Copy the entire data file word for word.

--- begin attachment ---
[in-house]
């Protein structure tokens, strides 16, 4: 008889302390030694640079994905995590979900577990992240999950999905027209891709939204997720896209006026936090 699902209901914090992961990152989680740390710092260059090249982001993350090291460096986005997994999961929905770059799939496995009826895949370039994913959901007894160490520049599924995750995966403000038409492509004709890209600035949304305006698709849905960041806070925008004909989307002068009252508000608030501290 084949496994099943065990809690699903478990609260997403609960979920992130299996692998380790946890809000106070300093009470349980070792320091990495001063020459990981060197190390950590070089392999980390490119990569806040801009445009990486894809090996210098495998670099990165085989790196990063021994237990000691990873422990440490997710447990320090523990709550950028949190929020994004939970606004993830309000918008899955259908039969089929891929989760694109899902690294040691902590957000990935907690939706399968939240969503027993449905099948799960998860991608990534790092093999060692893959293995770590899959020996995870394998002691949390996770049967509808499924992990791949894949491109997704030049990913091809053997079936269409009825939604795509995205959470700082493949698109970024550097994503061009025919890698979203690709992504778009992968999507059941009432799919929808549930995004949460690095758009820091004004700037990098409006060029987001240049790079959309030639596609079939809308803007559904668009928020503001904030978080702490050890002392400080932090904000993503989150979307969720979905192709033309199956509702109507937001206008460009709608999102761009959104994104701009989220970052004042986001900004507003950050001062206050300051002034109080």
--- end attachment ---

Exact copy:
[in-house]
């Protein structure tokens, strides 16, 4: 008889302390030694640079994905995590979900577990992240999950999905027209891709939204997720896209006026936090 699902209901914090992961990152989680740390710092260059090249982001993350090291460096986005997994999961929905770059799939496995009826895949370039994913959901007894160490520049599924995750995966403000038409492509004709890209600035949304305006698709849905960041806070925008004909989307002068009252508000608030501290 084949496994099943065990809690699903478990609260997403609960979920992130299996692998380790946890809000106070300093009470349980070792320091990495001063020459990981060197190390950590070089392999980390490119990569806040801009445009990486894809090996210098495998670099990165085989790196990063021994237990000691990873422990440490997710447990320090523990709550950028949190929020994004939970606004993830309000918008899955259908039969089929891929989760694109899902690294040691902590957000990935907690939706399968939240969503027993449905099948799960998860991608990534790092093999060692893959293995770590899959020996995870394998002691949390996770049967509808499924992990791949894949491109997704030049990913091809053997079936269409009825939604795509995205959470700082493949698109970024550097994503061009025919890698979203690709992504778009992968999507059941009432799919929808549930995004949460690095758009820091004004700037990098409006060029987001240049790079959309030639596609079939809308803007559904668009928020503001904030978080702490050890002392400080932090904000993503989150979307969720979905192709033309199956509702109507937001206008460009709608999102761009959104994104701009989220970052004042986001900004507003950050001062206050300051002034109080």